Kahnawake couple donates $25K to help set up warming tent in downtown Montreal

Mary Martin-Goodleaf and Barton Goodleaf have made a sizable donation to help Resilience Montreal shelter people experiencing homelessness.

The tent would help shelter up to 20 people in Cabot Square

Resilience Montreal is hoping to get enough funding to keep the warming shelter open throughout winter. (Simon Martel/Radio-Canada)

A couple from Kahnawake is donating $25,000 to help pay for a warming tent in Montreal's Cabot Square.

"It was really moving for my husband and I to go in [the Resilience Montreal centre] and see that despite all the struggles that the people have inside... they were just grateful to have a place to warm up and food and caring people around to help them through their day," Mary Martin-Goodleaf told CBC Montreal's Daybreak.

The initiative comes after the death of Raphaël André, a homeless Innu man, whose body was found in a portable toilet, steps away from The Open Door shelter on Jan. 17.

The warming-tent project, spearheaded by Resilience Montreal, would shelter up to 20 people experiencing homelessness.

Martin-Goodleaf and her husband Barton Goodleaf own the Host Hotel in Kahnawake. They wanted to remain anonymous at first but changed their minds, hoping their actions would encourage others to "acknowledge the [homelessness] crisis that's happening in Montreal."

"This is Montreal. We're big on community and we're big on taking care of each other," Martin-Goodleaf said. "It's just getting out of control now."

The Goodleafs say the donation is worth making, even though the sum will take a toll on their finances. Since the start of the pandemic, the couple's business has been operating at 30 per cent.

Mary Martin-Goodleaf says she hopes the donation will inspire others to raise funds for the warming tent. (Submitted by Mary Martin-Goodleaf)

"Money can always be made back," she said. "This [cause] is at the forefront and it's more important right now to raise awareness."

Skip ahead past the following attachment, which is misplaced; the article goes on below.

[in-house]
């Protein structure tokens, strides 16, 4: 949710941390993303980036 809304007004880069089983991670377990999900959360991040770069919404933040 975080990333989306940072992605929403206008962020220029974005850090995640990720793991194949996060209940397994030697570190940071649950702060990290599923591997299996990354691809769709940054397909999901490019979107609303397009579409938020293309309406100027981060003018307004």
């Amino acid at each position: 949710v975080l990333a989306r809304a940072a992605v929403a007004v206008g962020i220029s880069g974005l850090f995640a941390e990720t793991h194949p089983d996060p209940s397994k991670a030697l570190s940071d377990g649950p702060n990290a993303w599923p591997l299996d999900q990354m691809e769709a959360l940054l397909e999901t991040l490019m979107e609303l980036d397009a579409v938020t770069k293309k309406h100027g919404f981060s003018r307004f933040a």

Waiting for city's approval

Community members and groups have raised over $40,000 in just six days to set up the warming tent, says Resilience Montreal co-manager Nakuset.

"Intervention workers have travelled far to come and support, and people are making mittens and socks that we'll give at the tent — it's a completely different atmosphere than anything else that's existed and it's Indigenous-driven," she said. "People feel empowered to be part of it."

Staffing the warming tent with security guards and intervention workers from Innu communities for 14 days would require nearly $44,000. To keep the tent running until the end of March, Nakuset says she's counting on the City of Montreal to contribute.

"We are currently working with Nakuset from Resilience Montréal and our health partners to support them in setting up an outdoor and temporary heat stop at Cabot Square," said Geneviève Jutras, a spokesperson for the Mayor's office. 

If Montreal approves the project, Nakuset says the tent will be named in honour of André.

"We're all ready to go. We just need confirmation," she said. "This would be a beautiful example of reconciliation if they allow us to go ahead with it."

with files from CBC Montreal's Daybreak